Meaning making in motion: Bodies and minds moving through institutional and semiotic structures
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Culture & Psychology
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What is meaning? And how does it arise? Werner and Kaplan’s approach to symbol formation was prescient in understanding the importance of the body and activity. However, their embodied approach needs to be complemented by a broader conceptualization of social institutions and complex semiotic structures in the genesis and function of symbolic processes. Specifically, human bodies, which are the medium and locus of experience, are embedded in social situations and institutions. Thus embodied experience, the origin of meaning, must be understood as societally structured. Moreover, human experience is never unmediated; it is refracted through the complex semiotic artifacts that comprise human culture, such as discourses, social representations and symbolic resources. The present article focuses on the importance of bodies moving within institutions and minds moving within semiotic structures as a basis for meaning making. We argue that such movement has been neglected; yet, it has the potential to enhance our understanding of how experiences are differentiated and integrated within individuals to produce individuals who are products of society and who also have agency in relation to society.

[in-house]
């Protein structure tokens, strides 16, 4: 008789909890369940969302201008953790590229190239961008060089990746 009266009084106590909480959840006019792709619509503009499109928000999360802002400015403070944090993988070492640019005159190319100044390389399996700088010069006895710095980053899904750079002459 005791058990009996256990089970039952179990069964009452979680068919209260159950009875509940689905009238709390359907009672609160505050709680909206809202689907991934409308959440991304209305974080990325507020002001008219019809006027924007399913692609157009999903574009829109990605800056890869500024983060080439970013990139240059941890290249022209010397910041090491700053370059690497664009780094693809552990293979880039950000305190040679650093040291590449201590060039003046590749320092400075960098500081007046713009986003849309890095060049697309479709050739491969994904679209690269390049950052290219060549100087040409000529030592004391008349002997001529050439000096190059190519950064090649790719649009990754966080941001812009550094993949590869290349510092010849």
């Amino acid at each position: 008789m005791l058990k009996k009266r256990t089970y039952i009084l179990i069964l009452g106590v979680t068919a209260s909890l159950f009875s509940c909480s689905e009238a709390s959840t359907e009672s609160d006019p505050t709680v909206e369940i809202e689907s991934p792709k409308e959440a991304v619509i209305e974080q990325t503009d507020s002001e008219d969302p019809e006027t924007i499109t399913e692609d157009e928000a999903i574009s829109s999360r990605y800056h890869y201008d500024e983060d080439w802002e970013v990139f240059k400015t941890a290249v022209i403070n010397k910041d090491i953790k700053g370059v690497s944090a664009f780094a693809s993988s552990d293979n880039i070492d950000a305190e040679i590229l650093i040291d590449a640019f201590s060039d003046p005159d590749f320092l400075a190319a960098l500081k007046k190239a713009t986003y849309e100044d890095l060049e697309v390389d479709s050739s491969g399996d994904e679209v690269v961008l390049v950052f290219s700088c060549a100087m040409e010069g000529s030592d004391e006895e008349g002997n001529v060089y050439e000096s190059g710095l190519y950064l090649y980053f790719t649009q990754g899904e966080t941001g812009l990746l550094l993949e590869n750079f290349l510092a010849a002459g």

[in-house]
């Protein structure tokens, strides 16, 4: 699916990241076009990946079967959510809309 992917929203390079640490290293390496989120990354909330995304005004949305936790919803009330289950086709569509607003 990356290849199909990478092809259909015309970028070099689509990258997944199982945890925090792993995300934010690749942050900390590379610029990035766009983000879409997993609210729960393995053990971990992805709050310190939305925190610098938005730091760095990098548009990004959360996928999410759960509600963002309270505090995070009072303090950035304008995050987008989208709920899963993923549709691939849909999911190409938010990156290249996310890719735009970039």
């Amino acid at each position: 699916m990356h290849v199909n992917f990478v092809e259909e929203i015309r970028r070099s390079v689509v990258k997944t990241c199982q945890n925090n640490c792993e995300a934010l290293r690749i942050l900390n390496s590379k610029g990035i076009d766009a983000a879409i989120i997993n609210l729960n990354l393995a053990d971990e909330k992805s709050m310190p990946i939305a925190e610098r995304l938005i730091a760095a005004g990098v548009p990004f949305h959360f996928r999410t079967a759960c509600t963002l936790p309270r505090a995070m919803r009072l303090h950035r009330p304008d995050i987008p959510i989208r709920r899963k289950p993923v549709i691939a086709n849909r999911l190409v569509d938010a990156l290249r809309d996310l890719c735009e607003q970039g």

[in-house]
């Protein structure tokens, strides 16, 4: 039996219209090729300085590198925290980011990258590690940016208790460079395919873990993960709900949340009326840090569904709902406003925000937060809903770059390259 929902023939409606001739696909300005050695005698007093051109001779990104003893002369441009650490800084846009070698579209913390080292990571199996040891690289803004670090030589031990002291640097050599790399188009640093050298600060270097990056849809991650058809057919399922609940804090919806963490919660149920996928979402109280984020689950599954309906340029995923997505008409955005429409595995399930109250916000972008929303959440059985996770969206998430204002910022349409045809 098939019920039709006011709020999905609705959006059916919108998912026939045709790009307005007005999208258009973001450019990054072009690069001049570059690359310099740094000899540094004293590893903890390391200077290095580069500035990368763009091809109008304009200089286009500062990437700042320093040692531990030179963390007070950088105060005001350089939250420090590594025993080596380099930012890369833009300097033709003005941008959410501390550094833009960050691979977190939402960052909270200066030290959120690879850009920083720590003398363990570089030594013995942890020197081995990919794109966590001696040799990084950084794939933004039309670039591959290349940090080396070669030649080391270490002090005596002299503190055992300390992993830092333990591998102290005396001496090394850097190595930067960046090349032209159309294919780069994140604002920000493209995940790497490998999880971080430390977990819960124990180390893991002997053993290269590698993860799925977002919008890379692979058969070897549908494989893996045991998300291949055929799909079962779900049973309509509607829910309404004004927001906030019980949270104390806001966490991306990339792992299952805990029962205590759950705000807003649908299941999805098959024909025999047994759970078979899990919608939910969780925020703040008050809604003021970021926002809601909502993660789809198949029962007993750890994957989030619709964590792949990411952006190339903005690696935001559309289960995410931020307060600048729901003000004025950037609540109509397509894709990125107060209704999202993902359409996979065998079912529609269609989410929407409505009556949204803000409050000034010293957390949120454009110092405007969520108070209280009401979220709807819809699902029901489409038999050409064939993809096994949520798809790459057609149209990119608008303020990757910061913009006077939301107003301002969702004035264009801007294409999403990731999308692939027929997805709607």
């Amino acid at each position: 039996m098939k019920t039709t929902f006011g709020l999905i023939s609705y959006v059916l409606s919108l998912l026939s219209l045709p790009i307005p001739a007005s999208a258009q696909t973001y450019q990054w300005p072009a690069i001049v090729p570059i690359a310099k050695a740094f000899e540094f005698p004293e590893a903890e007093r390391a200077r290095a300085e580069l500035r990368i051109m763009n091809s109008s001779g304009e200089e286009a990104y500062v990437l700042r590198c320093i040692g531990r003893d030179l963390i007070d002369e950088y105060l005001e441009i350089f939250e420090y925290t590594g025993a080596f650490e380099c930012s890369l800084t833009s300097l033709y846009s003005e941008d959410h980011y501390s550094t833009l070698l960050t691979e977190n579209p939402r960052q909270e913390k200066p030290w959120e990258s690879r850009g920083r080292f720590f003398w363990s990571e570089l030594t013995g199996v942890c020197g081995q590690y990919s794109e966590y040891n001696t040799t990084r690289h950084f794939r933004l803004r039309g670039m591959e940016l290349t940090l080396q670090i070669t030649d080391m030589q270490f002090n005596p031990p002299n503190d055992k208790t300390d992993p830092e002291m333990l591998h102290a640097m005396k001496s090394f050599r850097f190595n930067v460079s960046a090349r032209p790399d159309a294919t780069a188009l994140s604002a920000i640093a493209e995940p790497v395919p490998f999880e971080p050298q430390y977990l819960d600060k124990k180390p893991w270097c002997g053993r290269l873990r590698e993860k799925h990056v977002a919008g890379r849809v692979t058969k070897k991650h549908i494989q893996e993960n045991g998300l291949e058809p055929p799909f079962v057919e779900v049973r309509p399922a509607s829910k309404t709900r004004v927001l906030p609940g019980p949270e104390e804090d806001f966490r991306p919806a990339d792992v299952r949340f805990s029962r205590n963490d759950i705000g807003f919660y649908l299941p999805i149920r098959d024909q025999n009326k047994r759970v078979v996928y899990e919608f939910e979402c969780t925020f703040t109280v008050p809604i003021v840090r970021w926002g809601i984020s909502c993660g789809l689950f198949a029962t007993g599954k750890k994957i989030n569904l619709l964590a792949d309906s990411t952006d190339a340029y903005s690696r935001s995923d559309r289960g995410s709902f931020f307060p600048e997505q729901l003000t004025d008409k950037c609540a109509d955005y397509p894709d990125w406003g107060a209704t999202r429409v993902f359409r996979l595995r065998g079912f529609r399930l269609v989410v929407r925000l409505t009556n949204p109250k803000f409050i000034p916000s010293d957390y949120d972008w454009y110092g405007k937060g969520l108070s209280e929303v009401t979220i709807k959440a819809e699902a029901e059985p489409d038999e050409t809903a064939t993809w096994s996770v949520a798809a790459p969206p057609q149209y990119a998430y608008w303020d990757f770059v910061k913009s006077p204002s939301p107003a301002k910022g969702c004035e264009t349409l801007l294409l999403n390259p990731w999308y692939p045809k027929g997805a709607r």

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Resource Types::text::journal::journal article